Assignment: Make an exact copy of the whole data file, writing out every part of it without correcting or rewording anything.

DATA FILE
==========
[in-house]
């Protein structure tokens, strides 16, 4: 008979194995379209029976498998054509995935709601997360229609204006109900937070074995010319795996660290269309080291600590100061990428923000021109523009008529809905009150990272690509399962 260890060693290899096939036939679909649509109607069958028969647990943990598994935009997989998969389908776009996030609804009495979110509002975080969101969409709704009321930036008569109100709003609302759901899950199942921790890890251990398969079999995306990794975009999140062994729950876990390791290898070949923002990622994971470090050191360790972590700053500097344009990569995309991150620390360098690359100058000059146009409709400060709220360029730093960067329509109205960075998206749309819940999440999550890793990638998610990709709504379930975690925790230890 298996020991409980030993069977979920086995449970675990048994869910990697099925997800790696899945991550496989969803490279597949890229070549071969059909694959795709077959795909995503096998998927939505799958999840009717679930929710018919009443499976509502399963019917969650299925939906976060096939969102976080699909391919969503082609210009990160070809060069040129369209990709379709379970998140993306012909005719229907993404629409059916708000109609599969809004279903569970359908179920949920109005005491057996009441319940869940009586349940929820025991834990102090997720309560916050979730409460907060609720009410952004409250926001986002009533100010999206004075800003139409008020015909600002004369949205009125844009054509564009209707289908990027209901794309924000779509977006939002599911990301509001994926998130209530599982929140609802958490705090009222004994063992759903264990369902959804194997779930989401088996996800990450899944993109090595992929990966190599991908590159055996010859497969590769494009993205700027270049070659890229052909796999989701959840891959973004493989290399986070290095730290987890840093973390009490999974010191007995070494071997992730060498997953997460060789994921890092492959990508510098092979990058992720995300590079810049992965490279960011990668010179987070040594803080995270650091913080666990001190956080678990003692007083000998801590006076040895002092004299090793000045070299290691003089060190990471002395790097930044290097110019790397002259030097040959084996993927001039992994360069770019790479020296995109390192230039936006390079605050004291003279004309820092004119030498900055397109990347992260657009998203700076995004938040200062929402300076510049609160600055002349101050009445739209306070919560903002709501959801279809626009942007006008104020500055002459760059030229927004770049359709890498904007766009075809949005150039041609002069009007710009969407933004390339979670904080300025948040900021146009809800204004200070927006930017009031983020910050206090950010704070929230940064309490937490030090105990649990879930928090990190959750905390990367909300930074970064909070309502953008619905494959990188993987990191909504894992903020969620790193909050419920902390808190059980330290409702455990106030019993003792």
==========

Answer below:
[in-house]
């Protein structure tokens, strides 16, 4: 008979194995379209029976498998054509995935709601997360229609204006109900937070074995010319795996660290269309080291600590100061990428923000021109523009008529809905009150990272690509399962 260890060693290899096939036939679909649509109607069958028969647990943990598994935009997989998969389908776009996030609804009495979110509002975080969101969409709704009321930036008569109100709003609302759901899950199942921790890890251990398969079999995306990794975009999140062994729950876990390791290898070949923002990622994971470090050191360790972590700053500097344009990569995309991150620390360098690359100058000059146009409709400060709220360029730093960067329509109205960075998206749309819940999440999550890793990638998610990709709504379930975690925790230890 298996020991409980030993069977979920086995449970675990048994869910990697099925997800790696899945991550496989969803490279597949890229070549071969059909694959795709077959795909995503096998998927939505799958999840009717679930929710018919009443499976509502399963019917969650299925939906976060096939969102976080699909391919969503082609210009990160070809060069040129369209990709379709379970998140993306012909005719229907993404629409059916708000109609599969809004279903569970359908179920949920109005005491057996009441319940869940009586349940929820025991834990102090997720309560916050979730409460907060609720009410952004409250926001986002009533100010999206004075800003139409008020015909600002004369949205009125844009054509564009209707289908990027209901794309924000779509977006939002599911990301509001994926998130209530599982929140609802958490705090009222004994063992759903264990369902959804194997779930989401088996996800990450899944993109090595992929990966190599991908590159055996010859497969590769494009993205700027270049070659890229052909796999989701959840891959973004493989290399986070290095730290987890840093973390009490999974010191007995070494071997992730060498997953997460060789994921890092492959990508510098092979990058992720995300590079810049992965490279960011990668010179987070040594803080995270650091913080666990001190956080678990003692007083000998801590006076040895002092004299090793000045070299290691003089060190990471002395790097930044290097110019790397002259030097040959084996993927001039992994360069770019790479020296995109390192230039936006390079605050004291003279004309820092004119030498900055397109990347992260657009998203700076995004938040200062929402300076510049609160600055002349101050009445739209306070919560903002709501959801279809626009942007006008104020500055002459760059030229927004770049359709890498904007766009075809949005150039041609002069009007710009969407933004390339979670904080300025948040900021146009809800204004200070927006930017009031983020910050206090950010704070929230940064309490937490030090105990649990879930928090990190959750905390990367909300930074970064909070309502953008619905494959990188993987990191909504894992903020969620790193909050419920902390808190059980330290409702455990106030019993003792």